Chaos is good for third-party logistics providers
The global third-party logistics market is on track to exceed $1.1 trillion in 2022. That’s 10 percent of global logistics costs, according to consultants Armstrong & Associates, and a leap from the $802 billion recorded in 2016. Armstrong & Associates said in 2017, gross 3PL revenues in the United States increased 10.5 percent year-over-year to reach $184.3 billion and are expected to be close to $200 billion this year.
“A 3PL’s job is to solve chaos for their customers,” said Kevin Sterling, a transportation analyst with Seaport Global Securities. When supply and demand are in balance, as they were in 2015 and 2016, it’s not as lucrative an environment for 3PLs because shippers are more inclined to say, “Why do I need a 3PL? I can just go to an asset-based carrier,” Sterling said. But this has been a good year for the 3PL business because “truck capacity is tight, there’s intermodal service issues, intermodal capacity is tight, supply chains are speeding up to keep up with the Amazons of the world,” he said. Sterling did note 3PLs also can do well when there is an excess of capacity and truckers turn to them to help find freight.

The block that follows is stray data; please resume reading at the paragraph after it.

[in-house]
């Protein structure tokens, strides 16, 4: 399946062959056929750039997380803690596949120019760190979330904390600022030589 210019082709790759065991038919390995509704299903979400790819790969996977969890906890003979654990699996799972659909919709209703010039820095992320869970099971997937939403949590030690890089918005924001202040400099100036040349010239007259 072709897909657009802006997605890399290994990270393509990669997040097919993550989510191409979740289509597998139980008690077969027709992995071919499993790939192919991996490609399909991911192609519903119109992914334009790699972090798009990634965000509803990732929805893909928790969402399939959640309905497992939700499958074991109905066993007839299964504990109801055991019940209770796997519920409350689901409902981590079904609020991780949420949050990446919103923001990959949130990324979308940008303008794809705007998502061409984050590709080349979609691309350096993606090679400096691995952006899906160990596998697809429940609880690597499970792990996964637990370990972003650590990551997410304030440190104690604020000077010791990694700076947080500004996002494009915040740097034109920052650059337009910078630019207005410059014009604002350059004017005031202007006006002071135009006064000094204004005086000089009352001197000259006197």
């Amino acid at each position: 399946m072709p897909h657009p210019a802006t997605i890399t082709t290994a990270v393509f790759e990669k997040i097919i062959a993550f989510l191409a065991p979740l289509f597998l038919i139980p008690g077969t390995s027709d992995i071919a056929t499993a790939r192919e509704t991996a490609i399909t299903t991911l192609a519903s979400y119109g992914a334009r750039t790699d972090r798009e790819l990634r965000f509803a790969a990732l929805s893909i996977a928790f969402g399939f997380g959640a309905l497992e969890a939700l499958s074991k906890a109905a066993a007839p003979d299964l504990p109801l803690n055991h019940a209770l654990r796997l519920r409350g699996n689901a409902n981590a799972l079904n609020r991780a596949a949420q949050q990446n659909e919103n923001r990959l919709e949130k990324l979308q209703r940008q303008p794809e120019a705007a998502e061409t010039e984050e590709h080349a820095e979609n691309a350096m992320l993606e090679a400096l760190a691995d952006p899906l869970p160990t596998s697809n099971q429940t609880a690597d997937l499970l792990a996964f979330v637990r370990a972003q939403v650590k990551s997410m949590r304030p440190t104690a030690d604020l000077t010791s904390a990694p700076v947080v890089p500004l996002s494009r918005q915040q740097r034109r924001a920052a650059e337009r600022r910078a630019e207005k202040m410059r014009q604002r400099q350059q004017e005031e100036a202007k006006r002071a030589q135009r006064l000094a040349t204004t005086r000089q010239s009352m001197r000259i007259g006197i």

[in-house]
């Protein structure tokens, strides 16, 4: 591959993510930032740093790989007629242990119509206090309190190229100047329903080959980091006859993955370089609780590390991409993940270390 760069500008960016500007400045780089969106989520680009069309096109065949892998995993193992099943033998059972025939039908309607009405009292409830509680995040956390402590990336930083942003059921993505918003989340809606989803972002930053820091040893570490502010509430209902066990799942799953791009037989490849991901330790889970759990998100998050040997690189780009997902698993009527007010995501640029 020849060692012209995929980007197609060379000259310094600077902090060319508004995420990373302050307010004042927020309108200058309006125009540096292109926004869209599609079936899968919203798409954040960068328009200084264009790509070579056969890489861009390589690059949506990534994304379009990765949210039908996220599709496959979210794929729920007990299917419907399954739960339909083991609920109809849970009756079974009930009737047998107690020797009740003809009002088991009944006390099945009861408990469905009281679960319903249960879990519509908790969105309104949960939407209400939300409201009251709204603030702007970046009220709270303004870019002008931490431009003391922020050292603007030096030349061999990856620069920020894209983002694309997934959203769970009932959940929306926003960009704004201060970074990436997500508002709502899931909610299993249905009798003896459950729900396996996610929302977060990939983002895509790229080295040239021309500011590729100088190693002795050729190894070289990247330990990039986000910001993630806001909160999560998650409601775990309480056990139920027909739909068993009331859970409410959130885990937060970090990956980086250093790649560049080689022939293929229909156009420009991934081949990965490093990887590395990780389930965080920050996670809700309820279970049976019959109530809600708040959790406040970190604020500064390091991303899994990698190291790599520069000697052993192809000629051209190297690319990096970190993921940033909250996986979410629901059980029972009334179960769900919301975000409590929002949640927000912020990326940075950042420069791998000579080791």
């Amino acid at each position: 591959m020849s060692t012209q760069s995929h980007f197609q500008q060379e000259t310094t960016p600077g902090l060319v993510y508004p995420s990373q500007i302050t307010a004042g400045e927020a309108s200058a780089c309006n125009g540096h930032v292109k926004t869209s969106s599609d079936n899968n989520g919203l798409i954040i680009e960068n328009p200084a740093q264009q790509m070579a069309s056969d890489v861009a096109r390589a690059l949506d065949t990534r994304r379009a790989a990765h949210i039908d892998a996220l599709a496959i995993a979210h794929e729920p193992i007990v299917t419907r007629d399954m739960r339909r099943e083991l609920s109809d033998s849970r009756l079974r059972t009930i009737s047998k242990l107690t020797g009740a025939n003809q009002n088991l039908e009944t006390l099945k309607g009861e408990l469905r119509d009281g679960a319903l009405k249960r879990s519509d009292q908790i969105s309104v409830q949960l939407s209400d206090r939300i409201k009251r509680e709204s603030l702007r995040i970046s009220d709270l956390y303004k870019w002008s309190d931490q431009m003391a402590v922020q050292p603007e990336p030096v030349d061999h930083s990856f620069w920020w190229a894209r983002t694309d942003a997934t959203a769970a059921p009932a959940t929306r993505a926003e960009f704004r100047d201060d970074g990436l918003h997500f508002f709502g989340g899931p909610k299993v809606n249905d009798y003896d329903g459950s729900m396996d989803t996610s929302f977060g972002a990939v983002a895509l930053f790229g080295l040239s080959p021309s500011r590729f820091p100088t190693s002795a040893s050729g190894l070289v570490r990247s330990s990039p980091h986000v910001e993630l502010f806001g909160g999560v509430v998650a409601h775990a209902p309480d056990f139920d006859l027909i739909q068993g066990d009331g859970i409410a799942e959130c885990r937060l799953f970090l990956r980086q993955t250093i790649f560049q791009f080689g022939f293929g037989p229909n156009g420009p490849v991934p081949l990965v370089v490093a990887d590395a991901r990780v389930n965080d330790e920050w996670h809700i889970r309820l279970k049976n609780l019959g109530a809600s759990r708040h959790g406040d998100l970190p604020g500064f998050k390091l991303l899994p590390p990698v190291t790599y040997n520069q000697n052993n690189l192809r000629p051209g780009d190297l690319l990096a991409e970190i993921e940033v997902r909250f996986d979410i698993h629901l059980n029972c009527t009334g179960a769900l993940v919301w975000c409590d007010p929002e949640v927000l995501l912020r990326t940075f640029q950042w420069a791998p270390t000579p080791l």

In the tight freight market this summer, 3PLs had the “ability to thrive because shippers need access to capacity,” agreed Mark Christos, vice president of transportation at Matson Logistics. The average truckload carrier has less than 50 trucks, but a 3PL like Matson deals with 20,000 motor carriers and can help shippers locate the capacity they need. The ocean shipping business also has had a roller-coaster year, with overcapacity in the first half followed by sharply higher rates and capacity withdrawals so severe that some shippers in Asia found U.S.-bound cargo being rolled to later voyages in the late summer.
With sharp increases in rates for domestic transport, “customers are feeling the pain of not having an effective network management program in place. They’re asking for help in visibility, automation, procurement, contract management and ultimately how do you optimize the entire network,” said Frank McGuigan, chief executive officer of Transplace, a non-asset 3PL based in Frisco, near Dallas. “We don’t see 2019 being a layup year either,” he said. Even if not as strong as this year, the economy likely will remain strong, and “there are still some fundamental issues in the industry as it relates to drivers, capacity, etc. I don’t see fuel significantly dipping as well.”
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